Each quarter a Defence Preparedness Assessment (CDPAS) is undertaken, the report from which is considered by the Chief of Defence Force and the Secretary at their Strategic Command Group. […] The outcomes and key judgements from this assessment process are provided to the Minister as the classified Preparedness and Concurrency Ministerial Submission. This process has been refined considerably over the last four years, and provides a high level of assurance to Government as to the capability of Defence to meet current commitments and conduct future operations.121

Defence is developing a new sustainment performance reporting system

5.7 The MRS was originally designed for acquisition reporting, and has limitations in relation to sustainment reporting. In particular, the MRS can only report performance using relatively simple measures, and the system cannot present trend analysis. The Directorate of Sustainment Measurement and Analysis was created within the DMO Standardisation Office in July 2011, to work with DMO Divisions and Capability Managers, to recommend and implement an improved sustainment performance management system. The new system has now been designed and includes two components: a performance measurement framework—the Sustainment Performance Management Framework (SPMF); and a reporting system—the Sustainment Performance Management System (SPMS).

Sustainment Performance Management Framework (SPMF)

5.8 During the first half of 2012, the DMO reviewed the performance measures used for aviation and maritime sustainment products, and developed a framework involving four types of performance measures:

  • Outcome KPIs (for example, Mission Success Rate, Rate of Effort Achievement, or Mission Capable Days Achievement);
  • Output KPIs (for example, Aircraft Serviceability, Aircraft Availability or Materiel Ready Days Achievement);
  • Key Health Indicators (KHIs) to enable the DMO and Capability Managers to review a range of information to assess both the current and future health of a product (for example, maintenance schedule changes); and
  • Strategic Sustainment Analytics (SSA)—high-level health indicators used for cross-product comparison of performance (for example, DMO expenditure per Materiel Ready Day).
Sustainment Performance Management System (SPMS)

5.9 The SPMS has been developed since September 2012, with a total of $2.85 million in funding allocated for system development by February 2015. The SPMS is to generate dashboards for each sustainment product and reporting cycle, based on current and historical KPI, KHI and SSA data. Separate dashboards are to be designed for three levels of the Defence Organisation—System (DMO CEO/General Manager and Service Chief/Group Head), Division (Division Head/Fleet Commander and Service Deputy Chief), and Product (SPO/Product Operator). The dashboards are intended to assist Defence and the DMO to collaboratively manage current and future capability and sustainment risks.122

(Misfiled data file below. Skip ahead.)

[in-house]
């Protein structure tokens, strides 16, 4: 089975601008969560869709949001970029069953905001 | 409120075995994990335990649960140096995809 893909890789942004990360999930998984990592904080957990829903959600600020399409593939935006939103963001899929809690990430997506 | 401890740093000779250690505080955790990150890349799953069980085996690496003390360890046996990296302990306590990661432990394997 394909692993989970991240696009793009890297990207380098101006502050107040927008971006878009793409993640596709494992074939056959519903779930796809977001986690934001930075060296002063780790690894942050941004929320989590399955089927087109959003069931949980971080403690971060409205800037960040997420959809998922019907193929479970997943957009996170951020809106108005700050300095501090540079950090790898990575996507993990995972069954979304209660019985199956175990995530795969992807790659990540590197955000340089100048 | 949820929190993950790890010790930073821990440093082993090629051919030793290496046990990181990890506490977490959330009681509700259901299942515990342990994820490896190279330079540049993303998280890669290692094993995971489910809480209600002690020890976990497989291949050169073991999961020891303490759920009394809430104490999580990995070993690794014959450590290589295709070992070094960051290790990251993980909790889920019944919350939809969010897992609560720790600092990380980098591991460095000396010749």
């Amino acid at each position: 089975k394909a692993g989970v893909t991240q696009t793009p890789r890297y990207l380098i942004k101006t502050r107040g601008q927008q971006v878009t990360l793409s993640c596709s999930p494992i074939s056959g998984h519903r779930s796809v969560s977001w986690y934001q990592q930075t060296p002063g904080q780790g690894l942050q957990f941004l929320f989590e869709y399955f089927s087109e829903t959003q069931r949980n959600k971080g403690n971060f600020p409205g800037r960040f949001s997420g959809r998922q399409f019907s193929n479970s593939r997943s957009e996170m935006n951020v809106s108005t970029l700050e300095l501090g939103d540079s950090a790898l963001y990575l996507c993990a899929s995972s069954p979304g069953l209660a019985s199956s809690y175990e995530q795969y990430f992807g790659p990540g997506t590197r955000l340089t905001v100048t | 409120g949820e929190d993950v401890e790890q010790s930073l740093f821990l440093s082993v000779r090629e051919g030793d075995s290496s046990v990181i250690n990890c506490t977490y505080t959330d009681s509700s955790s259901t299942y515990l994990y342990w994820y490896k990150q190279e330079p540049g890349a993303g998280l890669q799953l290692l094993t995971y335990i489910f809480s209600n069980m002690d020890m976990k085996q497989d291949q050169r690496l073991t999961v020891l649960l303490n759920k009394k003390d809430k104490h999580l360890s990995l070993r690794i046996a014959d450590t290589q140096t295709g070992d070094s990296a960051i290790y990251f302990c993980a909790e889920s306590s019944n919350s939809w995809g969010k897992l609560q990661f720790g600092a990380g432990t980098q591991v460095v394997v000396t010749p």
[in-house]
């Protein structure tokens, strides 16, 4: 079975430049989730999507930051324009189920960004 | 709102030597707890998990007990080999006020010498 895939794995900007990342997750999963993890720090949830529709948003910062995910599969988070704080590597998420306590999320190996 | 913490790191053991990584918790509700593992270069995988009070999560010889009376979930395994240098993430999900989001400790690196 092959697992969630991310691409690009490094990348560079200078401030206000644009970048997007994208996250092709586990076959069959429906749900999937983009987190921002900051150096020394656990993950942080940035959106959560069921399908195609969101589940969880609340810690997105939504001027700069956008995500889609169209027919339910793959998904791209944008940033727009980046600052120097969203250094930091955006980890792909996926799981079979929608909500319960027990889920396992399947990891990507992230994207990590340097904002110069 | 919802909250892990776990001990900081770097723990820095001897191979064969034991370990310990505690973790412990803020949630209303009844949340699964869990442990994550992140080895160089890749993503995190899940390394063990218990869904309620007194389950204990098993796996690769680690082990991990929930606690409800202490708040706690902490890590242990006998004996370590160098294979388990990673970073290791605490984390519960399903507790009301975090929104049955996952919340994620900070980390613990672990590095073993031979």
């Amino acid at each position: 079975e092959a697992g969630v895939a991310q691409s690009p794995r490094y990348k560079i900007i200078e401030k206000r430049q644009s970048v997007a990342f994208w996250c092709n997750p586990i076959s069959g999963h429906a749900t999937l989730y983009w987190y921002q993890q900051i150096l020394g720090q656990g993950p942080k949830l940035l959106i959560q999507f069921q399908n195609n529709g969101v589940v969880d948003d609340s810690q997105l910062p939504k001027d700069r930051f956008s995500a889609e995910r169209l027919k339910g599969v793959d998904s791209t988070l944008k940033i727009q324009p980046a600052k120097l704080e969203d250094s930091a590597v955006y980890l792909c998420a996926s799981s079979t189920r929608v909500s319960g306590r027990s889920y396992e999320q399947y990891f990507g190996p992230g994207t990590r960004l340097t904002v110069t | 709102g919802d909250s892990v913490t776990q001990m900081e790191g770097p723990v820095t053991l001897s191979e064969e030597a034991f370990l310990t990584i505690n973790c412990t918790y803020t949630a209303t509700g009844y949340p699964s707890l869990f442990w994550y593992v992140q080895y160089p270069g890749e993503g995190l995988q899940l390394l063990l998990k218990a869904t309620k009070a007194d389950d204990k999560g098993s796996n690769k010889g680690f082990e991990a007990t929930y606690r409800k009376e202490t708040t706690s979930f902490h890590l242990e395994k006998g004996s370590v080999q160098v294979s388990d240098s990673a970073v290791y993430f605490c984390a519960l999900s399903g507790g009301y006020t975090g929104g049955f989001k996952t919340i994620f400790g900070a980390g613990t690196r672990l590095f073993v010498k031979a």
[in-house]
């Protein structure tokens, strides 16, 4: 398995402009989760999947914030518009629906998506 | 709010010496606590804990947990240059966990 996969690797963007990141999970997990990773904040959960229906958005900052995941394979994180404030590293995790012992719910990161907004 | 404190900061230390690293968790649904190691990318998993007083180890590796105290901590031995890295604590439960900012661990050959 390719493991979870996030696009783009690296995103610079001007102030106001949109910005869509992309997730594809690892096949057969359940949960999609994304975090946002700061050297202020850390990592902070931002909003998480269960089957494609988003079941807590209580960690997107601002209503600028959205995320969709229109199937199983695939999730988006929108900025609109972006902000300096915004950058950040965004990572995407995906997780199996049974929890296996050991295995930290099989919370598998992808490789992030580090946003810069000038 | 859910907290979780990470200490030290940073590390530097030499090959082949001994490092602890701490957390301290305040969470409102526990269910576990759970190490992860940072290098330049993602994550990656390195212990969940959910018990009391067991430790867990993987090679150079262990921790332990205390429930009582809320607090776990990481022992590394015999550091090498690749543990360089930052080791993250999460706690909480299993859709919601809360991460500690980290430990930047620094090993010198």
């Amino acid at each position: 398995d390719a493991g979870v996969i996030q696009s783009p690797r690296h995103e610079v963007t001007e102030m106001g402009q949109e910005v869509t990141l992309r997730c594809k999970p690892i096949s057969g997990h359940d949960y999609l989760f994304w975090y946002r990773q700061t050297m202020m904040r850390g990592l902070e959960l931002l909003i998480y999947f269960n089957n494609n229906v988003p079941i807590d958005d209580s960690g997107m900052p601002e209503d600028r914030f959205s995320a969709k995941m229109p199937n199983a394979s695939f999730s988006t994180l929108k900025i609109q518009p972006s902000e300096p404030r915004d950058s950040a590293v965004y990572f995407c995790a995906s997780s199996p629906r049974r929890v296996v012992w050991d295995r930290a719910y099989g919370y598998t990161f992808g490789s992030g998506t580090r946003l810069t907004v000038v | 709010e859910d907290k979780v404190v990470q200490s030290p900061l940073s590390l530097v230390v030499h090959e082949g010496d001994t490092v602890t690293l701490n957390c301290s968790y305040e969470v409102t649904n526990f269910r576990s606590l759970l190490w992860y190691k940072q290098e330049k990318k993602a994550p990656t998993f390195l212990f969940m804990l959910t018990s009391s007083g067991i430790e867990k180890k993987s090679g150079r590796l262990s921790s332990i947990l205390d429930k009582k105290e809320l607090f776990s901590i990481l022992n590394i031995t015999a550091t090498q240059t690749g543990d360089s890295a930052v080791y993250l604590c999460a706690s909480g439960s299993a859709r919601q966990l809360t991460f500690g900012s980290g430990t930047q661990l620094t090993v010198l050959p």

5.10 Pilot projects of the SPMF/SPMS were conducted in the maritime and aviation domains during late 2012–early 2013. Defence documentation indicated that, as at July 2014, the system build, training and documentation development were on track to support rollout to the Navy and the DMO’s Maritime Systems Division in November 2014. However, by January 2015, initial training and rollout had been delayed to April–May 2015. Rollout to the remaining Services and DMO Divisions is planned to occur over the following year. Further, Defence intends to progressively link SPMS to existing Defence systems. The aim is to enable complex analysis of financial and other data to identify risks.123

Navy’s new suite of performance measures

5.11 In September 2013, Navy established an MSA Performance Framework Project, with the objective of instituting a standard suite of KPIs and KHIs for its Product Schedules in response to Rizzo Recommendation 12.124 This work was intended to take advantage of the DMO’s development of the SPMS. The new framework and standardised performance measures were endorsed by the Navy Capability Committee on 4 March 2014, and by the Chief of Navy Senior Advisory Committee (CNSAC) on 8 May 2014. Eighty-nine performance measures across the 37 Navy Product Schedules were to be replaced with the standard suite of measures.

5.12 Navy’s standard measures include six KPIs and 15 KHIs (Table 5.1). For each KPI/KHI, Navy sets a tolerance, in terms of an acceptable difference between targeted and actual performance. Most of the measures will be used for each Navy platform. The services and commodities supported by Navy Product Schedules will generally be covered by two of the KPIs, and three or four of the KHIs.

5.13 The KPIs were introduced for Navy Product Schedules from 1 July 2014, and the KHIs will be implemented when the SPMS is rolled out to Navy and the DMO’s Maritime Systems Division, which is now planned for April–May 2015. The KPI data were recorded in the MRS, pending the transition to the SPMS.